Attorney Brooks in Robalo case: a person is presumed innocent until proven guilty

Sint Maarten Courthouse


Attorney Brenda Brooks

PHILIPSBURG, Sint Maarten — In a press release Attorney Brenda Brooks stated the following: Today our client stood trial for the alleged involvement in the so called Robalo case in which he was accused of human smuggling, forgery and abuse of function as a civil servant. Based on article 6 sub 2 of the European Convention for Human Rights, a person is presumed innocent until proven guilty. In the same Convention it is stipulated that the burden of proof that a crime was committed lies with the Public Prosecutor’s Office.

Today again we observed the blatant disregard for our judicial process aimed at finding the truth, our court, the defendant and all present during the hearing. The Public Prosecutors while given the opportunity to respectfully present their case took on an attitude of disrespect when the defense presented. The seriousness of the case was diminished through the “giggles” openly displayed while the defense tried to make its case to the judge. One wonders why there is a comfort level to display such disrespect?

It is noted that quite often the Prosecutors have no need for a second round in which they could counter the arguments of the defense. In the olden days that second round was seldomly passed on as both Prosecutor and defense had to battle to bring their points across. While the second round was not needed, a press release was already prepared and ready for submission at the end of the case. This release is necessary so that the defendant has the opportunity to be heard on his words and not solely through the eyes of the Public Prosecutor.

This case brought forward lacked the required evidence to support the allegations. The defense used expert witness statement to establish that the authority required to issue a DTAE (Decision to Allow Entry) existed and that a power to decide was mandated to the Director of the Immigration and Border Protection Services. In doing so the allegation that entry was allowed illegally was refuted. The forgery charge could not stand as the prosecution could not support how forgery was committed. Given that all actions were taken within the competency and in accordance to established laws, regulations and procedures, no abuse of function could be supported.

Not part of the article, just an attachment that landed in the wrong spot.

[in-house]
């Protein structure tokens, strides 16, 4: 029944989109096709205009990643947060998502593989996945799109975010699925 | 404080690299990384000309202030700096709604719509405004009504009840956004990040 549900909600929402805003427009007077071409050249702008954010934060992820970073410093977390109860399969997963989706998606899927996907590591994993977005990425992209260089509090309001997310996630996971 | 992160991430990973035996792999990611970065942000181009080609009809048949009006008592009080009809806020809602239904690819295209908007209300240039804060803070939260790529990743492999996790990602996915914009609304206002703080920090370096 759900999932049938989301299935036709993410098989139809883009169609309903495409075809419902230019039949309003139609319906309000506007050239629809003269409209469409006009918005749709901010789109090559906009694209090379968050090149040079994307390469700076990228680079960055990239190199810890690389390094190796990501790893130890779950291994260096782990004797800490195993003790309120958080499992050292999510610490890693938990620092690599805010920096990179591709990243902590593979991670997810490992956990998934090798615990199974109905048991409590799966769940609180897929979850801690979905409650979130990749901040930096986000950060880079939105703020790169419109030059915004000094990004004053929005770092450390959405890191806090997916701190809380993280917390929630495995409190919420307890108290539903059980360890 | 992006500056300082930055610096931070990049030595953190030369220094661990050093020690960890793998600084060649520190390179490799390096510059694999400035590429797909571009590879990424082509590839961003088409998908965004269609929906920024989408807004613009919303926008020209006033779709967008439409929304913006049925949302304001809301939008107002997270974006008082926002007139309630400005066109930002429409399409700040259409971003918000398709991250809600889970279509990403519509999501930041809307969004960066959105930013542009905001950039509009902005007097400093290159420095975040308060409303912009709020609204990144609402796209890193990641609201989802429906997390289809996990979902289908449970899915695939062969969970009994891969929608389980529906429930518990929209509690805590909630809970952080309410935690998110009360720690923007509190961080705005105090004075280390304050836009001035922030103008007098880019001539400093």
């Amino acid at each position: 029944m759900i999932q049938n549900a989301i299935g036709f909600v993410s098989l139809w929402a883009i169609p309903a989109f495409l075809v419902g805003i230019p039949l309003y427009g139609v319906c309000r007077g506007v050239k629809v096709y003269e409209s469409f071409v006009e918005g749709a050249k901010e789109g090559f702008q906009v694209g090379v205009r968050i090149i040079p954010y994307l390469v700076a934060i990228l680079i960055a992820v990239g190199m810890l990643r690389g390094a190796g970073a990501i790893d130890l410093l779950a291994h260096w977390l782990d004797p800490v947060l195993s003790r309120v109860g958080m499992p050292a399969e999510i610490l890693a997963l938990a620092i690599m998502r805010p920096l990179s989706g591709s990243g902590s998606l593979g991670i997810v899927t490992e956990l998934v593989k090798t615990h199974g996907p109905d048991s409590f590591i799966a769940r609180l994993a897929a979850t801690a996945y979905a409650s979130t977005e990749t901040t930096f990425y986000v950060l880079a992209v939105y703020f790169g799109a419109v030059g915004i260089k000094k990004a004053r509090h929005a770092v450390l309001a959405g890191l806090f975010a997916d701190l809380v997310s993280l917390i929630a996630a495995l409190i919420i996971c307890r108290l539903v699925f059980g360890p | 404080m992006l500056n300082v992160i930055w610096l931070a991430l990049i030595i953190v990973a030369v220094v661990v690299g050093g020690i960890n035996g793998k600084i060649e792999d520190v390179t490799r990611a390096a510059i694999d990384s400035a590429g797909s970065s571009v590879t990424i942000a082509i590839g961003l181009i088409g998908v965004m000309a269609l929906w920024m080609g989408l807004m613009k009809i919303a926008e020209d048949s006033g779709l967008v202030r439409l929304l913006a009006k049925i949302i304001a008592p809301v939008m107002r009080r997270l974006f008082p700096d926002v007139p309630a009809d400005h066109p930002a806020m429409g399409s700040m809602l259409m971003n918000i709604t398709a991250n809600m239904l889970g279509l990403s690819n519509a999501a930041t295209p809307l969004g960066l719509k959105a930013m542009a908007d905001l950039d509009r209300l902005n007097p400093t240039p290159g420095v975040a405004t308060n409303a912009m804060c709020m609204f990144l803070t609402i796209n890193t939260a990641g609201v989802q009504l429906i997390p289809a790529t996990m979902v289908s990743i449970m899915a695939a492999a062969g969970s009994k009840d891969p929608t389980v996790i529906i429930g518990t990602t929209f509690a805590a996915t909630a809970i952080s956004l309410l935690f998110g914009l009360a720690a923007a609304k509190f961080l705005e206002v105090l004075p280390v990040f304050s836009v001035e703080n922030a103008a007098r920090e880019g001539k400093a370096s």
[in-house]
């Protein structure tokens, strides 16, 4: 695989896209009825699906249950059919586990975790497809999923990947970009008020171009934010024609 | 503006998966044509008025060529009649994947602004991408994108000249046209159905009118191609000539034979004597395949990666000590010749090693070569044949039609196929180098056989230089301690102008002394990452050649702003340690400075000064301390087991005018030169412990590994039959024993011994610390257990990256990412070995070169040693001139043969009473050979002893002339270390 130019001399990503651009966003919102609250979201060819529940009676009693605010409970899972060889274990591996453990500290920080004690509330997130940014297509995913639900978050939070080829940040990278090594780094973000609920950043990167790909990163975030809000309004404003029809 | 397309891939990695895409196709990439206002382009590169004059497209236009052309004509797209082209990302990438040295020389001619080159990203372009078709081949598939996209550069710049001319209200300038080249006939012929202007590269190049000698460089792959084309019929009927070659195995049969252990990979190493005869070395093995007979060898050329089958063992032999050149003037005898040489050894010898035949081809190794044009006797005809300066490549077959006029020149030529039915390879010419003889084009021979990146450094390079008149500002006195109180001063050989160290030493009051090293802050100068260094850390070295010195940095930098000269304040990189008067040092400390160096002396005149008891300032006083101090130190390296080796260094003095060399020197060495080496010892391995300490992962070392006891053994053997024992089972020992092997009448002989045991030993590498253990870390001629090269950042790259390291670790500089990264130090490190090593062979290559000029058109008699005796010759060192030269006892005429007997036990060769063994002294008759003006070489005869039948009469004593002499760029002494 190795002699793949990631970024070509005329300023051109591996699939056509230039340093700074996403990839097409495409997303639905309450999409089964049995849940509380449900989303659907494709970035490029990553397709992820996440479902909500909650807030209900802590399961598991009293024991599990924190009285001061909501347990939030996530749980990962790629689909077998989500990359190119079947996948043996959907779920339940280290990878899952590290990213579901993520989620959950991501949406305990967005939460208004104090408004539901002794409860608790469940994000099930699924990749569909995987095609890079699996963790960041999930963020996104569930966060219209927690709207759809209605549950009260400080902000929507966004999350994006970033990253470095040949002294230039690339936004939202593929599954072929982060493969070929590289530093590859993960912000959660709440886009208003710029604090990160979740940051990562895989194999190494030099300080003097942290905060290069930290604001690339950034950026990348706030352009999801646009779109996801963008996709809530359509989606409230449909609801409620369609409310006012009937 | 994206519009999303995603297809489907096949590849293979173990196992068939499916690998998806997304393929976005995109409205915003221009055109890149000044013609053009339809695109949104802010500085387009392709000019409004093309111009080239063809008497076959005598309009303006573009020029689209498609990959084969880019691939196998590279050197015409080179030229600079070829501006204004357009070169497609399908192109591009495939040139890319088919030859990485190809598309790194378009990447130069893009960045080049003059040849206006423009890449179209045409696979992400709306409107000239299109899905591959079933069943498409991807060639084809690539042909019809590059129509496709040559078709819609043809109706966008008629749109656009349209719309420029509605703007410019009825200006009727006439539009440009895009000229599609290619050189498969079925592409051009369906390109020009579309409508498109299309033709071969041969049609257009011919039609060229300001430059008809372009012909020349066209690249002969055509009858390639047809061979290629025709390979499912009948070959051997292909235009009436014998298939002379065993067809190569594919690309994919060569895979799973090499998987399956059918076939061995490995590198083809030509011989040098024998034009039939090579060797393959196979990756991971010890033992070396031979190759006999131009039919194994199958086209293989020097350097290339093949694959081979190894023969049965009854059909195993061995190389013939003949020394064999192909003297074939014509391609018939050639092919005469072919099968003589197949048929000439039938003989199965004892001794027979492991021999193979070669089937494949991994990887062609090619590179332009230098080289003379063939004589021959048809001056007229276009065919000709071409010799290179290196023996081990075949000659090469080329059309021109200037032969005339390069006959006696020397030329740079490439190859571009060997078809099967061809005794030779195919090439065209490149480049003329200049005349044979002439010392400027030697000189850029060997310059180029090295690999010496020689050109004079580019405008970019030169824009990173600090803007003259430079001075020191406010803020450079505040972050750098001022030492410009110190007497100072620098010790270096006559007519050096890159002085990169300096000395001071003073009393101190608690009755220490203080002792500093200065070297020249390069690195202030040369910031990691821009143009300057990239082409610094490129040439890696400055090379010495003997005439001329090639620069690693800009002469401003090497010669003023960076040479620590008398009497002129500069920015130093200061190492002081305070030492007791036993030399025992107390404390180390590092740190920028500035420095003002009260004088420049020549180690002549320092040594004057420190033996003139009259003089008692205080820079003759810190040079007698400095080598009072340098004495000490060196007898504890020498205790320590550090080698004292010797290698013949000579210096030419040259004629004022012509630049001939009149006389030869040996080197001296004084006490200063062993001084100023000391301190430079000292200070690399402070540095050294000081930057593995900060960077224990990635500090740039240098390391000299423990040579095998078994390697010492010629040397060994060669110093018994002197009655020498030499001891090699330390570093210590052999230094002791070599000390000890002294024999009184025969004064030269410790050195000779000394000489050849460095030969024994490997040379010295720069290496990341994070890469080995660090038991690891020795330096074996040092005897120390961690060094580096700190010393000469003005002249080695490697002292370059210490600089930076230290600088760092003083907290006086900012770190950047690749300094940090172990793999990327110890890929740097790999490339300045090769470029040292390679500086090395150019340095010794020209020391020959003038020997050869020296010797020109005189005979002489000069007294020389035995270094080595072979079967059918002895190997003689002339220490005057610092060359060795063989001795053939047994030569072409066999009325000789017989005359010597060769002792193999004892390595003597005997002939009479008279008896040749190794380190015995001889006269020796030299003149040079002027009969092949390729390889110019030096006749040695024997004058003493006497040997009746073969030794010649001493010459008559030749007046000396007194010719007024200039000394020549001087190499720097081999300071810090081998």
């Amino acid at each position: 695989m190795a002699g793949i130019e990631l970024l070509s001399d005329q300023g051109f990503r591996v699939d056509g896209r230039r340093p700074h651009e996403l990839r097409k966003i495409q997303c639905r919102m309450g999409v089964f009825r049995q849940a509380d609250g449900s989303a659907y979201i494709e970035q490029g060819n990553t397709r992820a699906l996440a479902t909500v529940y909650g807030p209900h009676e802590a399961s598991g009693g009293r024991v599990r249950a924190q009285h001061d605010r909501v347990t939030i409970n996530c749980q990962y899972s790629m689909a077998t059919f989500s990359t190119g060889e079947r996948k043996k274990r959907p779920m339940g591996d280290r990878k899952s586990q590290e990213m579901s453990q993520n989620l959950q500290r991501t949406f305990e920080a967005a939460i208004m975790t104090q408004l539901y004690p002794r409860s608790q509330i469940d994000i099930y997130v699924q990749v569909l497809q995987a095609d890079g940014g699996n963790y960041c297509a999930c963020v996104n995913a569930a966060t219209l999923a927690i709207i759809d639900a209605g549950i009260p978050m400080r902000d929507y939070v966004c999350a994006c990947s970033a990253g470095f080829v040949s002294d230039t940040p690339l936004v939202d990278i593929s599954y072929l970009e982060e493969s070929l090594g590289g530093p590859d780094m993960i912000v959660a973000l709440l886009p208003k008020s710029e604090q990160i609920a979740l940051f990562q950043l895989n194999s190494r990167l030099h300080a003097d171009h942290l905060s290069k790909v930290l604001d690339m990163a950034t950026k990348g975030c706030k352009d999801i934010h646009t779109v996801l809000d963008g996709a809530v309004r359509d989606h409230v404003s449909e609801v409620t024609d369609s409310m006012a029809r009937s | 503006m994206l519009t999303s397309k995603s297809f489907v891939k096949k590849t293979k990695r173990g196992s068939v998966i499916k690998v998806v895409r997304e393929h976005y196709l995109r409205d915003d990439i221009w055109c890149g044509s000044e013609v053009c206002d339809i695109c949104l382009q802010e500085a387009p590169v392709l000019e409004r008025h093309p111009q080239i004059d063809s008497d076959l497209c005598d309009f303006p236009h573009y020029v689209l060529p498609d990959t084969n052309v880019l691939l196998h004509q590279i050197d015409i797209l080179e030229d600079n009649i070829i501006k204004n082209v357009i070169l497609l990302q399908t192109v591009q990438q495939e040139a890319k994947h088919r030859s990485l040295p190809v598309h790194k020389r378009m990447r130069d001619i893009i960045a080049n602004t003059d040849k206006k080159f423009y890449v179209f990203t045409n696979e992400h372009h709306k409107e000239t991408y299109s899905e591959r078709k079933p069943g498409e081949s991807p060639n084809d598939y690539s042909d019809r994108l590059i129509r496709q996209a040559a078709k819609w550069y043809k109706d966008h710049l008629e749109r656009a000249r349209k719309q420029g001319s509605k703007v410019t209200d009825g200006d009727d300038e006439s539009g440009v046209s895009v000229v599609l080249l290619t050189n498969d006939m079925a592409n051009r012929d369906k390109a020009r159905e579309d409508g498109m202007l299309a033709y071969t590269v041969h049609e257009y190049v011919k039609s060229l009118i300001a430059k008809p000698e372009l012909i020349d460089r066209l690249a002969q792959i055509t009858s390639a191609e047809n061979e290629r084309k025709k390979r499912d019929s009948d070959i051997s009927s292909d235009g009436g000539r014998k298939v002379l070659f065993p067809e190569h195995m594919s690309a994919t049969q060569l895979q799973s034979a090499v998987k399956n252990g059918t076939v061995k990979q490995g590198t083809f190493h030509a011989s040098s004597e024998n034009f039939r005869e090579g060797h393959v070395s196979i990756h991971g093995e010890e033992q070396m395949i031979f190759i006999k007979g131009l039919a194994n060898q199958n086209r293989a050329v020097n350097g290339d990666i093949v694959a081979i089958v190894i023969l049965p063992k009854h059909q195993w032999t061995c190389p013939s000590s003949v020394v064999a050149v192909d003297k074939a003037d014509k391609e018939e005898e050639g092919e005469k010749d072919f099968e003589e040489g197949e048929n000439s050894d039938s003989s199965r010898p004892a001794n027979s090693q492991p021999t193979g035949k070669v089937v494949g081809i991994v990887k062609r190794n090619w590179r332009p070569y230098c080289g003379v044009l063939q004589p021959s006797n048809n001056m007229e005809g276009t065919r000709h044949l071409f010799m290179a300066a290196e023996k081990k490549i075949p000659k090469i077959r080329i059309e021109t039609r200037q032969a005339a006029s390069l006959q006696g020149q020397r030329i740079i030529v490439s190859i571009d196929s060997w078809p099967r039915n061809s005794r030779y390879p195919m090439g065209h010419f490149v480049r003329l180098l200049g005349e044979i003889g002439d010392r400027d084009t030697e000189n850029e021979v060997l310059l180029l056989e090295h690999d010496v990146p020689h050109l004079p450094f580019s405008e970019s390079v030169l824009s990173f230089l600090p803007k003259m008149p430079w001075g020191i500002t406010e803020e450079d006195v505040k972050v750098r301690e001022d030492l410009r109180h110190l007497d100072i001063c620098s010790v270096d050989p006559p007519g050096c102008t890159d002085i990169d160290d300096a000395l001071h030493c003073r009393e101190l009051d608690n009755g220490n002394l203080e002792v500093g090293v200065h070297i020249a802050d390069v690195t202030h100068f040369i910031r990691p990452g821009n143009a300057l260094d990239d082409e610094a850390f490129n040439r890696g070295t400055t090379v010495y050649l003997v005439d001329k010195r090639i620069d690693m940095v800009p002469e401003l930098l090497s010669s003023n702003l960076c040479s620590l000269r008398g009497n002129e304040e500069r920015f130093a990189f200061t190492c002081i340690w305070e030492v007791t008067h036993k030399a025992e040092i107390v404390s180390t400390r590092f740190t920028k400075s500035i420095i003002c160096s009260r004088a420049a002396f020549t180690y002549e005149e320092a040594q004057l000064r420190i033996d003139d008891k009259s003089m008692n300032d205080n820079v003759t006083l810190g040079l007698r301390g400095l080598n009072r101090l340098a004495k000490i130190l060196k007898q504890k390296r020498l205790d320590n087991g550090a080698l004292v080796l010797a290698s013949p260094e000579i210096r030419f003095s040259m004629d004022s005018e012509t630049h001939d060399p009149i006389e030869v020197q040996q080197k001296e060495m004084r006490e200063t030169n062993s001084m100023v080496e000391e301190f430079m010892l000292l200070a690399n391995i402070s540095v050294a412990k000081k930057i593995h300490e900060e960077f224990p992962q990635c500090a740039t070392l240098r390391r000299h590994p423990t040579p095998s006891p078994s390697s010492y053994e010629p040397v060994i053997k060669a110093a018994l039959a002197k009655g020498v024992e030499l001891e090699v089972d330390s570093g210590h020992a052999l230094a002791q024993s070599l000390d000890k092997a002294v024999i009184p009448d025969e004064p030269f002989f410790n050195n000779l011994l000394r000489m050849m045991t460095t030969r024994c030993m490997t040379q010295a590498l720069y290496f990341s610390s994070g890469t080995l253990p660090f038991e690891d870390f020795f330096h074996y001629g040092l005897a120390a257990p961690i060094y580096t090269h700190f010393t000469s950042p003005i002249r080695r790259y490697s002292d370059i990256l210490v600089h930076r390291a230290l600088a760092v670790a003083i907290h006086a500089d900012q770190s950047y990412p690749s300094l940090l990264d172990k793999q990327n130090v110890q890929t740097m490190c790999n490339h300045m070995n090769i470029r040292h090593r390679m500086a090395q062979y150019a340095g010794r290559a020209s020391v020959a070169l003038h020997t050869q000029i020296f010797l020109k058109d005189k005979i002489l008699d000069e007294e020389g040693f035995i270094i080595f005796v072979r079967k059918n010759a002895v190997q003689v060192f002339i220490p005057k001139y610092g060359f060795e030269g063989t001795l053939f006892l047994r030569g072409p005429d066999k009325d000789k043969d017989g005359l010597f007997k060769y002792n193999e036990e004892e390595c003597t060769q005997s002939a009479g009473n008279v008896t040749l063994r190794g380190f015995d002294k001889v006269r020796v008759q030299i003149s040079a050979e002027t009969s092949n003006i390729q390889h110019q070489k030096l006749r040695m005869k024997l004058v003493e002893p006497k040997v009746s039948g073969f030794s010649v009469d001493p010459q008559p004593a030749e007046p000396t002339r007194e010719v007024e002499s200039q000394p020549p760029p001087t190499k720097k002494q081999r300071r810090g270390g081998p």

In his last words, E.H. stressed on the impact of the case on his life. The irreparable damages caused through media publications. He stated: “I stand here today, filled with mixed emotions. Foremost I am at peace, confident, and relieved that my innocence is no longer secret … We struggle to reach understanding why ethically doing your job results in one being locked up, socially chastised, and tarnished publicly.  My journey building a reputable career Justice has been under attack. It feels as if have been penalized in so many ways, even before this fair trial. Just google my name, and this negative allegation pops up. I am unable to curate any credible relationship with financial institutions – and still today forced to pay for my Master’s Degree out of pocket. I cannot even secure life insurance, as I am being labelled a politically exposed person due to the high profile of this case, is cause for denial. Now ask yourself if you were in this situation running the risk that something could potentially happen to you, how comfortable can you be knowing that you have nothing in place to secure your son and his mother’s future?”

Much public attention is given to many cases these days without anyone realizing the ramifications surrounding the actions of the Public Prosecutor’s office. In fact, any suspect is tried, convicted and punished even before a case is brought before the court. With such grand media coverage usually only from the side of the Prosecution an impression and preset notion is created by all who read such publications.